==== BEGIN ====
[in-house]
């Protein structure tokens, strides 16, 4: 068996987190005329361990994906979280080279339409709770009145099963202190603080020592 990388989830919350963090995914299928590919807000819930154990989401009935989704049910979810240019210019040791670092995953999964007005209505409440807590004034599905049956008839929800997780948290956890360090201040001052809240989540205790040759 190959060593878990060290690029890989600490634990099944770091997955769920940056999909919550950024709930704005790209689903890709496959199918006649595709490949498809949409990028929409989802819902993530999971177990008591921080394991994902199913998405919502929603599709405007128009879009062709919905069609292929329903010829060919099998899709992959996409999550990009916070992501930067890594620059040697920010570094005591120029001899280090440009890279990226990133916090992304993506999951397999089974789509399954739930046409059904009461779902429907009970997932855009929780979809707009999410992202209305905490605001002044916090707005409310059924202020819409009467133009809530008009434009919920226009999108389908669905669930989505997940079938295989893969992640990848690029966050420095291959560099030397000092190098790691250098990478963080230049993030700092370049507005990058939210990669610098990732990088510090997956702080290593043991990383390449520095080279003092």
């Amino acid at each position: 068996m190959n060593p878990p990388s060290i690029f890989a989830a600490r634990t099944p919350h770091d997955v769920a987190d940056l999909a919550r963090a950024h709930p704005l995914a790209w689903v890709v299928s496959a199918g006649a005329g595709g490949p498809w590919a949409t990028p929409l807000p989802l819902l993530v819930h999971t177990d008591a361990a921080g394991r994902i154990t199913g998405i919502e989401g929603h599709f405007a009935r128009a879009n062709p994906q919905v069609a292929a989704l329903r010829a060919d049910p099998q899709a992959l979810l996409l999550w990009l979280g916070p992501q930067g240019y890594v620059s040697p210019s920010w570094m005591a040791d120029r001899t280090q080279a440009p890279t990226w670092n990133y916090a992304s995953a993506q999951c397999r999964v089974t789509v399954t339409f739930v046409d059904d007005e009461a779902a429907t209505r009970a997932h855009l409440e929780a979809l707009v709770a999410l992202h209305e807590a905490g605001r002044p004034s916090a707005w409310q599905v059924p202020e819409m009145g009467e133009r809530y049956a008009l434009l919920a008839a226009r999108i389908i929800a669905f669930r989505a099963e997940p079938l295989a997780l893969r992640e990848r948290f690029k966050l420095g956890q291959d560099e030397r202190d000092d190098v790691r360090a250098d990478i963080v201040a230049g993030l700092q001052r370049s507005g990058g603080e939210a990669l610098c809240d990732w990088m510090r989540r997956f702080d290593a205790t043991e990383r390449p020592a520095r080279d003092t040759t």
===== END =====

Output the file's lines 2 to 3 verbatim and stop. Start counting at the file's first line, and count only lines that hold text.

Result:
């Protein structure tokens, strides 16, 4: 068996987190005329361990994906979280080279339409709770009145099963202190603080020592 990388989830919350963090995914299928590919807000819930154990989401009935989704049910979810240019210019040791670092995953999964007005209505409440807590004034599905049956008839929800997780948290956890360090201040001052809240989540205790040759 190959060593878990060290690029890989600490634990099944770091997955769920940056999909919550950024709930704005790209689903890709496959199918006649595709490949498809949409990028929409989802819902993530999971177990008591921080394991994902199913998405919502929603599709405007128009879009062709919905069609292929329903010829060919099998899709992959996409999550990009916070992501930067890594620059040697920010570094005591120029001899280090440009890279990226990133916090992304993506999951397999089974789509399954739930046409059904009461779902429907009970997932855009929780979809707009999410992202209305905490605001002044916090707005409310059924202020819409009467133009809530008009434009919920226009999108389908669905669930989505997940079938295989893969992640990848690029966050420095291959560099030397000092190098790691250098990478963080230049993030700092370049507005990058939210990669610098990732990088510090997956702080290593043991990383390449520095080279003092």
């Amino acid at each position: 068996m190959n060593p878990p990388s060290i690029f890989a989830a600490r634990t099944p919350h770091d997955v769920a987190d940056l999909a919550r963090a950024h709930p704005l995914a790209w689903v890709v299928s496959a199918g006649a005329g595709g490949p498809w590919a949409t990028p929409l807000p989802l819902l993530v819930h999971t177990d008591a361990a921080g394991r994902i154990t199913g998405i919502e989401g929603h599709f405007a009935r128009a879009n062709p994906q919905v069609a292929a989704l329903r010829a060919d049910p099998q899709a992959l979810l996409l999550w990009l979280g916070p992501q930067g240019y890594v620059s040697p210019s920010w570094m005591a040791d120029r001899t280090q080279a440009p890279t990226w670092n990133y916090a992304s995953a993506q999951c397999r999964v089974t789509v399954t339409f739930v046409d059904d007005e009461a779902a429907t209505r009970a997932h855009l409440e929780a979809l707009v709770a999410l992202h209305e807590a905490g605001r002044p004034s916090a707005w409310q599905v059924p202020e819409m009145g009467e133009r809530y049956a008009l434009l919920a008839a226009r999108i389908i929800a669905f669930r989505a099963e997940p079938l295989a997780l893969r992640e990848r948290f690029k966050l420095g956890q291959d560099e030397r202190d000092d190098v790691r360090a250098d990478i963080v201040a230049g993030l700092q001052r370049s507005g990058g603080e939210a990669l610098c809240d990732w990088m510090r989540r997956f702080d290593a205790t043991e990383r390449p020592a520095r080279d003092t040759t």